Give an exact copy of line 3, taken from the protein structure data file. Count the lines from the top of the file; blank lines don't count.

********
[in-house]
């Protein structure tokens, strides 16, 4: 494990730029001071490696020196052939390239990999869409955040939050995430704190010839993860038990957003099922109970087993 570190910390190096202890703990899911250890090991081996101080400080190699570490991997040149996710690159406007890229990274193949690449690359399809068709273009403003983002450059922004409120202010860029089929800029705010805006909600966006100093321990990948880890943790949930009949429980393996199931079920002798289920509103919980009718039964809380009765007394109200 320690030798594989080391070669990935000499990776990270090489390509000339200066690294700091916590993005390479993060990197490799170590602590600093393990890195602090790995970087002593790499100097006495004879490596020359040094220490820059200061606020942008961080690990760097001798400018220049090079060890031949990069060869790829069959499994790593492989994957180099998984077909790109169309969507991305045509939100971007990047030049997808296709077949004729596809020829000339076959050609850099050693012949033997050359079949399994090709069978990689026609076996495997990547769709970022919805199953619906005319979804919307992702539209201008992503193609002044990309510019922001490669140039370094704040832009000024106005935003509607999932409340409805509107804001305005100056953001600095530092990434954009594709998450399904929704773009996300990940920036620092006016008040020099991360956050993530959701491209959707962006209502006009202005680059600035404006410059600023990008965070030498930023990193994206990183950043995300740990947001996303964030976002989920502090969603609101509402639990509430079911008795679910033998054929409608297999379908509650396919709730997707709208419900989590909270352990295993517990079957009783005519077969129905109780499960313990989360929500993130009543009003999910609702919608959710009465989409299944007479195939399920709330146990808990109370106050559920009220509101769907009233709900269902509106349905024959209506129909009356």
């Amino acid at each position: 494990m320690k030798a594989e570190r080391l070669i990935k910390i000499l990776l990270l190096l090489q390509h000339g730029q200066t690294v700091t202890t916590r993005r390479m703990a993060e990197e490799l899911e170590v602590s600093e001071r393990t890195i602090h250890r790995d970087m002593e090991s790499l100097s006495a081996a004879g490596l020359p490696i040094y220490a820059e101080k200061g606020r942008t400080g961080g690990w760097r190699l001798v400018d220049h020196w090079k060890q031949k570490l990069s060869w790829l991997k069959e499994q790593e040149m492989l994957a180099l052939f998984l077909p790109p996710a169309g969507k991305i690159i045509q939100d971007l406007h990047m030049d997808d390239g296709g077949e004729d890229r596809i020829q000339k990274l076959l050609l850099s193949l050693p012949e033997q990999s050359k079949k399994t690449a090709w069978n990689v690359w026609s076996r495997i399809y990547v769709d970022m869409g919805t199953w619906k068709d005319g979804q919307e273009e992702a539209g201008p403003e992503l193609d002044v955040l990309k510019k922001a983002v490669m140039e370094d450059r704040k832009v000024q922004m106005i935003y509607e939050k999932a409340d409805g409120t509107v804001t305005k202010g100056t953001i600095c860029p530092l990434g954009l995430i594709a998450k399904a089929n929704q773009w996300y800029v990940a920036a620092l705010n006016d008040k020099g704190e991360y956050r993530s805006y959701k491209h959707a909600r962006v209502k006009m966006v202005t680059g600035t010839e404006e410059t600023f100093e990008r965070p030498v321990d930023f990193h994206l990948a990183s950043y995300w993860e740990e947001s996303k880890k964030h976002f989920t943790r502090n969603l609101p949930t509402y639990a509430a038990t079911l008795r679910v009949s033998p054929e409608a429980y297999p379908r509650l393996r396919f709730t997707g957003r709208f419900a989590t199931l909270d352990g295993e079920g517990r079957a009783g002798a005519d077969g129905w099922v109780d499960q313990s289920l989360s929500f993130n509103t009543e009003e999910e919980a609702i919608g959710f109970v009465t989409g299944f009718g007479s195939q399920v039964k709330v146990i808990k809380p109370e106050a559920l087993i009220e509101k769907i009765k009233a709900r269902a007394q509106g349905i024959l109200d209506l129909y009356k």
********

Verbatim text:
């Amino acid at each position: 494990m320690k030798a594989e570190r080391l070669i990935k910390i000499l990776l990270l190096l090489q390509h000339g730029q200066t690294v700091t202890t916590r993005r390479m703990a993060e990197e490799l899911e170590v602590s600093e001071r393990t890195i602090h250890r790995d970087m002593e090991s790499l100097s006495a081996a004879g490596l020359p490696i040094y220490a820059e101080k200061g606020r942008t400080g961080g690990w760097r190699l001798v400018d220049h020196w090079k060890q031949k570490l990069s060869w790829l991997k069959e499994q790593e040149m492989l994957a180099l052939f998984l077909p790109p996710a169309g969507k991305i690159i045509q939100d971007l406007h990047m030049d997808d390239g296709g077949e004729d890229r596809i020829q000339k990274l076959l050609l850099s193949l050693p012949e033997q990999s050359k079949k399994t690449a090709w069978n990689v690359w026609s076996r495997i399809y990547v769709d970022m869409g919805t199953w619906k068709d005319g979804q919307e273009e992702a539209g201008p403003e992503l193609d002044v955040l990309k510019k922001a983002v490669m140039e370094d450059r704040k832009v000024q922004m106005i935003y509607e939050k999932a409340d409805g409120t509107v804001t305005k202010g100056t953001i600095c860029p530092l990434g954009l995430i594709a998450k399904a089929n929704q773009w996300y800029v990940a920036a620092l705010n006016d008040k020099g704190e991360y956050r993530s805006y959701k491209h959707a909600r962006v209502k006009m966006v202005t680059g600035t010839e404006e410059t600023f100093e990008r965070p030498v321990d930023f990193h994206l990948a990183s950043y995300w993860e740990e947001s996303k880890k964030h976002f989920t943790r502090n969603l609101p949930t509402y639990a509430a038990t079911l008795r679910v009949s033998p054929e409608a429980y297999p379908r509650l393996r396919f709730t997707g957003r709208f419900a989590t199931l909270d352990g295993e079920g517990r079957a009783g002798a005519d077969g129905w099922v109780d499960q313990s289920l989360s929500f993130n509103t009543e009003e999910e919980a609702i919608g959710f109970v009465t989409g299944f009718g007479s195939q399920v039964k709330v146990i808990k809380p109370e106050a559920l087993i009220e509101k769907i009765k009233a709900r269902a007394q509106g349905i024959l109200d209506l129909y009356k």